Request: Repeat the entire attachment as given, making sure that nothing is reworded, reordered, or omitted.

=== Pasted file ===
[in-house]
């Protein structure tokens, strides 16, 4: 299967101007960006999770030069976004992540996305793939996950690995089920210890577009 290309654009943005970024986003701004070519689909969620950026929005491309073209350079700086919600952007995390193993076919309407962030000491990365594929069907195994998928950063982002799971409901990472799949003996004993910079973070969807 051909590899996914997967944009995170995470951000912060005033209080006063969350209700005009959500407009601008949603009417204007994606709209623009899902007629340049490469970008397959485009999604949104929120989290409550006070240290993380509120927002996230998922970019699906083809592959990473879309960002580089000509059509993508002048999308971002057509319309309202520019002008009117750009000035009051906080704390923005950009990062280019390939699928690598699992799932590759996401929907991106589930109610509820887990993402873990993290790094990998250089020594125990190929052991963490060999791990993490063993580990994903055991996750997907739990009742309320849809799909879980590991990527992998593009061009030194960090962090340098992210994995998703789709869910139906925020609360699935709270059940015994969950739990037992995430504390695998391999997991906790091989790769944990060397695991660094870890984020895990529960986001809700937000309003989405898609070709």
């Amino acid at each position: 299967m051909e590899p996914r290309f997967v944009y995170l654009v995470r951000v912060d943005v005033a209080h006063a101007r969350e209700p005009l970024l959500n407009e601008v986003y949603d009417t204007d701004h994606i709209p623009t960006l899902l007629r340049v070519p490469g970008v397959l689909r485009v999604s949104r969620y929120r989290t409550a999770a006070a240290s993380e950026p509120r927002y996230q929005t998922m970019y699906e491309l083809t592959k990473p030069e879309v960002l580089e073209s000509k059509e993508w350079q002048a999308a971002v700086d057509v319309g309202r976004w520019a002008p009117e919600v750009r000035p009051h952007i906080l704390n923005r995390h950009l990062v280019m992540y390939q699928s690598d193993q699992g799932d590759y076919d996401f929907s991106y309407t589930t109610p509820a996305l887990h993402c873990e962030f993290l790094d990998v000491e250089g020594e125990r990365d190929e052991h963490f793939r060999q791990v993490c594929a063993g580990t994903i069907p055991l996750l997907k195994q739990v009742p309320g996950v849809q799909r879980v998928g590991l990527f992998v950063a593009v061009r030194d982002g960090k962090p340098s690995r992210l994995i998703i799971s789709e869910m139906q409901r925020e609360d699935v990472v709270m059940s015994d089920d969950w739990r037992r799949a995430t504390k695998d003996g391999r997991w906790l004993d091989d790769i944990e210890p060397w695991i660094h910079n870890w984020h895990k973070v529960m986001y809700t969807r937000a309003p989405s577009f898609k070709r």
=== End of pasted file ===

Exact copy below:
[in-house]
């Protein structure tokens, strides 16, 4: 299967101007960006999770030069976004992540996305793939996950690995089920210890577009 290309654009943005970024986003701004070519689909969620950026929005491309073209350079700086919600952007995390193993076919309407962030000491990365594929069907195994998928950063982002799971409901990472799949003996004993910079973070969807 051909590899996914997967944009995170995470951000912060005033209080006063969350209700005009959500407009601008949603009417204007994606709209623009899902007629340049490469970008397959485009999604949104929120989290409550006070240290993380509120927002996230998922970019699906083809592959990473879309960002580089000509059509993508002048999308971002057509319309309202520019002008009117750009000035009051906080704390923005950009990062280019390939699928690598699992799932590759996401929907991106589930109610509820887990993402873990993290790094990998250089020594125990190929052991963490060999791990993490063993580990994903055991996750997907739990009742309320849809799909879980590991990527992998593009061009030194960090962090340098992210994995998703789709869910139906925020609360699935709270059940015994969950739990037992995430504390695998391999997991906790091989790769944990060397695991660094870890984020895990529960986001809700937000309003989405898609070709």
């Amino acid at each position: 299967m051909e590899p996914r290309f997967v944009y995170l654009v995470r951000v912060d943005v005033a209080h006063a101007r969350e209700p005009l970024l959500n407009e601008v986003y949603d009417t204007d701004h994606i709209p623009t960006l899902l007629r340049v070519p490469g970008v397959l689909r485009v999604s949104r969620y929120r989290t409550a999770a006070a240290s993380e950026p509120r927002y996230q929005t998922m970019y699906e491309l083809t592959k990473p030069e879309v960002l580089e073209s000509k059509e993508w350079q002048a999308a971002v700086d057509v319309g309202r976004w520019a002008p009117e919600v750009r000035p009051h952007i906080l704390n923005r995390h950009l990062v280019m992540y390939q699928s690598d193993q699992g799932d590759y076919d996401f929907s991106y309407t589930t109610p509820a996305l887990h993402c873990e962030f993290l790094d990998v000491e250089g020594e125990r990365d190929e052991h963490f793939r060999q791990v993490c594929a063993g580990t994903i069907p055991l996750l997907k195994q739990v009742p309320g996950v849809q799909r879980v998928g590991l990527f992998v950063a593009v061009r030194d982002g960090k962090p340098s690995r992210l994995i998703i799971s789709e869910m139906q409901r925020e609360d699935v990472v709270m059940s015994d089920d969950w739990r037992r799949a995430t504390k695998d003996g391999r997991w906790l004993d091989d790769i944990e210890p060397w695991i660094h910079n870890w984020h895990k973070v529960m986001y809700t969807r937000a309003p989405s577009f898609k070709r």